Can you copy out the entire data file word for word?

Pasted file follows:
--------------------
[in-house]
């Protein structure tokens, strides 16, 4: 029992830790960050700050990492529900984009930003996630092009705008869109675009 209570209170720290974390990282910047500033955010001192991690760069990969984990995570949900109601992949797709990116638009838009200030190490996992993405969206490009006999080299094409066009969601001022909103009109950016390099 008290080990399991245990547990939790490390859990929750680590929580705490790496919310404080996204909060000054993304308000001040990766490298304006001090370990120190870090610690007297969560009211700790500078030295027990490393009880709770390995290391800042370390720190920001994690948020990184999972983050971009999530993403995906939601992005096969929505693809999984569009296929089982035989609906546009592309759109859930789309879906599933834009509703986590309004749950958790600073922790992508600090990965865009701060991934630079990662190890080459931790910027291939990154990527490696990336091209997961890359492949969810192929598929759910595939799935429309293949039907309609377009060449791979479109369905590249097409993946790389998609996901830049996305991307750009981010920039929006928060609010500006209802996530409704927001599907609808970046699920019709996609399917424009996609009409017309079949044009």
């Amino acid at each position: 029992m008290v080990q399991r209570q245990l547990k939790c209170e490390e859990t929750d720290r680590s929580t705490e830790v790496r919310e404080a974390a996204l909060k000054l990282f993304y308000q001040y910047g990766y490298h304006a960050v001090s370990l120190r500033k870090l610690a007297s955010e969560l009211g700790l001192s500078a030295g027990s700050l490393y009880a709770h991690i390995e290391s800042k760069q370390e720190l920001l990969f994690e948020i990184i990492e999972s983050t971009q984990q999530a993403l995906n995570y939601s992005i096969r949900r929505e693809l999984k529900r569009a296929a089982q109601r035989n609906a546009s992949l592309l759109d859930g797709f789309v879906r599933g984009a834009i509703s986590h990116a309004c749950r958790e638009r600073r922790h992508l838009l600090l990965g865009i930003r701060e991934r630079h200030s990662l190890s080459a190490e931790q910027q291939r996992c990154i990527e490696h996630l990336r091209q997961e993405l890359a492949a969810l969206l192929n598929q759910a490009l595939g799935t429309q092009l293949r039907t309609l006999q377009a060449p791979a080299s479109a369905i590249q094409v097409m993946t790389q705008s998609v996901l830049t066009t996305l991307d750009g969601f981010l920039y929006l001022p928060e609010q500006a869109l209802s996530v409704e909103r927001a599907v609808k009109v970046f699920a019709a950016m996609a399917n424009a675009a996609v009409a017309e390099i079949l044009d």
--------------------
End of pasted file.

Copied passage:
[in-house]
């Protein structure tokens, strides 16, 4: 029992830790960050700050990492529900984009930003996630092009705008869109675009 209570209170720290974390990282910047500033955010001192991690760069990969984990995570949900109601992949797709990116638009838009200030190490996992993405969206490009006999080299094409066009969601001022909103009109950016390099 008290080990399991245990547990939790490390859990929750680590929580705490790496919310404080996204909060000054993304308000001040990766490298304006001090370990120190870090610690007297969560009211700790500078030295027990490393009880709770390995290391800042370390720190920001994690948020990184999972983050971009999530993403995906939601992005096969929505693809999984569009296929089982035989609906546009592309759109859930789309879906599933834009509703986590309004749950958790600073922790992508600090990965865009701060991934630079990662190890080459931790910027291939990154990527490696990336091209997961890359492949969810192929598929759910595939799935429309293949039907309609377009060449791979479109369905590249097409993946790389998609996901830049996305991307750009981010920039929006928060609010500006209802996530409704927001599907609808970046699920019709996609399917424009996609009409017309079949044009």
């Amino acid at each position: 029992m008290v080990q399991r209570q245990l547990k939790c209170e490390e859990t929750d720290r680590s929580t705490e830790v790496r919310e404080a974390a996204l909060k000054l990282f993304y308000q001040y910047g990766y490298h304006a960050v001090s370990l120190r500033k870090l610690a007297s955010e969560l009211g700790l001192s500078a030295g027990s700050l490393y009880a709770h991690i390995e290391s800042k760069q370390e720190l920001l990969f994690e948020i990184i990492e999972s983050t971009q984990q999530a993403l995906n995570y939601s992005i096969r949900r929505e693809l999984k529900r569009a296929a089982q109601r035989n609906a546009s992949l592309l759109d859930g797709f789309v879906r599933g984009a834009i509703s986590h990116a309004c749950r958790e638009r600073r922790h992508l838009l600090l990965g865009i930003r701060e991934r630079h200030s990662l190890s080459a190490e931790q910027q291939r996992c990154i990527e490696h996630l990336r091209q997961e993405l890359a492949a969810l969206l192929n598929q759910a490009l595939g799935t429309q092009l293949r039907t309609l006999q377009a060449p791979a080299s479109a369905i590249q094409v097409m993946t790389q705008s998609v996901l830049t066009t996305l991307d750009g969601f981010l920039y929006l001022p928060e609010q500006a869109l209802s996530v409704e909103r927001a599907v609808k009109v970046f699920a019709a950016m996609a399917n424009a675009a996609v009409a017309e390099i079949l044009d």